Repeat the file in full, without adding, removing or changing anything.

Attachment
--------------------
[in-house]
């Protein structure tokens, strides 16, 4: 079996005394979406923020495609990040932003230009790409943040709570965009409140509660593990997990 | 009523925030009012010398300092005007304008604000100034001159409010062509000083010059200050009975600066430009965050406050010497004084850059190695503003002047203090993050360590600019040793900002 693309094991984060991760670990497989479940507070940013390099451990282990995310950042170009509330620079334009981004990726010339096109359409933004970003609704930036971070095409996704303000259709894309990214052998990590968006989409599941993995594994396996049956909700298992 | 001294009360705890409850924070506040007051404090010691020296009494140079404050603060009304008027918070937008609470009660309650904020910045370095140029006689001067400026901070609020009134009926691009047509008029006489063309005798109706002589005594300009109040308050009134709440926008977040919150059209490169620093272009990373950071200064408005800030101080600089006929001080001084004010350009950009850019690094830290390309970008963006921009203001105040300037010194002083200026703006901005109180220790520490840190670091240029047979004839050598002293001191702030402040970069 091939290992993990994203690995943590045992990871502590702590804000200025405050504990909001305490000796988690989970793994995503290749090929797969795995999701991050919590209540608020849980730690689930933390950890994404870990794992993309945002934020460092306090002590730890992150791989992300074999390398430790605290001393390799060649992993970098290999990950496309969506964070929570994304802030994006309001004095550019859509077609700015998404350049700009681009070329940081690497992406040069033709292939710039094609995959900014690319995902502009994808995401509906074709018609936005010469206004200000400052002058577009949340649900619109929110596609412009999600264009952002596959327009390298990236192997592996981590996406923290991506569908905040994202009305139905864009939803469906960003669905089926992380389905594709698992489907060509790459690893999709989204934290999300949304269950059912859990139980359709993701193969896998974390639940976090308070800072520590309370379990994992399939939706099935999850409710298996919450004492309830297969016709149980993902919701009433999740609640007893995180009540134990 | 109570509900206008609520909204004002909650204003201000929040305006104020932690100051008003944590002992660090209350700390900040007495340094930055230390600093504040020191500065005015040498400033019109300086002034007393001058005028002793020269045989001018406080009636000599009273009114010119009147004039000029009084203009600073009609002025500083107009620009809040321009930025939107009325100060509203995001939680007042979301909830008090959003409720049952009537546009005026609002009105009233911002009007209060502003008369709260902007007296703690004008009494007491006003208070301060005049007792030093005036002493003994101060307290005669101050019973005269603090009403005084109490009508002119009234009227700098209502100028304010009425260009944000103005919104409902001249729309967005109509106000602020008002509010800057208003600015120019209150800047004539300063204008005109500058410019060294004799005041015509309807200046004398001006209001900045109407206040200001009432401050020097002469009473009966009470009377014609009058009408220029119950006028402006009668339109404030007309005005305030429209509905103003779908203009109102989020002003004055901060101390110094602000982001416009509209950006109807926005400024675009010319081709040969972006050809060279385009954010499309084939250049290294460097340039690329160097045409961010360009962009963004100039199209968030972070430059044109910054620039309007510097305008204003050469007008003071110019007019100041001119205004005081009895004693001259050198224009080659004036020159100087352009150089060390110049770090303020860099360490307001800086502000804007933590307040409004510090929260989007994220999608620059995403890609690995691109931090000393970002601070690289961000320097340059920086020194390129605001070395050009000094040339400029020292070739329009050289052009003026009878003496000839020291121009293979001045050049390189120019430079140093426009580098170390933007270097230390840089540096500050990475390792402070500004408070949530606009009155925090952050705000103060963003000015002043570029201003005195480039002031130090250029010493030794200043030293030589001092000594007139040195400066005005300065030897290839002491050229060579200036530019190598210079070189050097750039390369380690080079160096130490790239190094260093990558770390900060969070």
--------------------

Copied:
[in-house]
């Protein structure tokens, strides 16, 4: 079996005394979406923020495609990040932003230009790409943040709570965009409140509660593990997990 | 009523925030009012010398300092005007304008604000100034001159409010062509000083010059200050009975600066430009965050406050010497004084850059190695503003002047203090993050360590600019040793900002 693309094991984060991760670990497989479940507070940013390099451990282990995310950042170009509330620079334009981004990726010339096109359409933004970003609704930036971070095409996704303000259709894309990214052998990590968006989409599941993995594994396996049956909700298992 | 001294009360705890409850924070506040007051404090010691020296009494140079404050603060009304008027918070937008609470009660309650904020910045370095140029006689001067400026901070609020009134009926691009047509008029006489063309005798109706002589005594300009109040308050009134709440926008977040919150059209490169620093272009990373950071200064408005800030101080600089006929001080001084004010350009950009850019690094830290390309970008963006921009203001105040300037010194002083200026703006901005109180220790520490840190670091240029047979004839050598002293001191702030402040970069 091939290992993990994203690995943590045992990871502590702590804000200025405050504990909001305490000796988690989970793994995503290749090929797969795995999701991050919590209540608020849980730690689930933390950890994404870990794992993309945002934020460092306090002590730890992150791989992300074999390398430790605290001393390799060649992993970098290999990950496309969506964070929570994304802030994006309001004095550019859509077609700015998404350049700009681009070329940081690497992406040069033709292939710039094609995959900014690319995902502009994808995401509906074709018609936005010469206004200000400052002058577009949340649900619109929110596609412009999600264009952002596959327009390298990236192997592996981590996406923290991506569908905040994202009305139905864009939803469906960003669905089926992380389905594709698992489907060509790459690893999709989204934290999300949304269950059912859990139980359709993701193969896998974390639940976090308070800072520590309370379990994992399939939706099935999850409710298996919450004492309830297969016709149980993902919701009433999740609640007893995180009540134990 | 109570509900206008609520909204004002909650204003201000929040305006104020932690100051008003944590002992660090209350700390900040007495340094930055230390600093504040020191500065005015040498400033019109300086002034007393001058005028002793020269045989001018406080009636000599009273009114010119009147004039000029009084203009600073009609002025500083107009620009809040321009930025939107009325100060509203995001939680007042979301909830008090959003409720049952009537546009005026609002009105009233911002009007209060502003008369709260902007007296703690004008009494007491006003208070301060005049007792030093005036002493003994101060307290005669101050019973005269603090009403005084109490009508002119009234009227700098209502100028304010009425260009944000103005919104409902001249729309967005109509106000602020008002509010800057208003600015120019209150800047004539300063204008005109500058410019060294004799005041015509309807200046004398001006209001900045109407206040200001009432401050020097002469009473009966009470009377014609009058009408220029119950006028402006009668339109404030007309005005305030429209509905103003779908203009109102989020002003004055901060101390110094602000982001416009509209950006109807926005400024675009010319081709040969972006050809060279385009954010499309084939250049290294460097340039690329160097045409961010360009962009963004100039199209968030972070430059044109910054620039309007510097305008204003050469007008003071110019007019100041001119205004005081009895004693001259050198224009080659004036020159100087352009150089060390110049770090303020860099360490307001800086502000804007933590307040409004510090929260989007994220999608620059995403890609690995691109931090000393970002601070690289961000320097340059920086020194390129605001070395050009000094040339400029020292070739329009050289052009003026009878003496000839020291121009293979001045050049390189120019430079140093426009580098170390933007270097230390840089540096500050990475390792402070500004408070949530606009009155925090952050705000103060963003000015002043570029201003005195480039002031130090250029010493030794200043030293030589001092000594007139040195400066005005300065030897290839002491050229060579200036530019190598210079070189050097750039390369380690080079160096130490790239190094260093990558770390900060969070």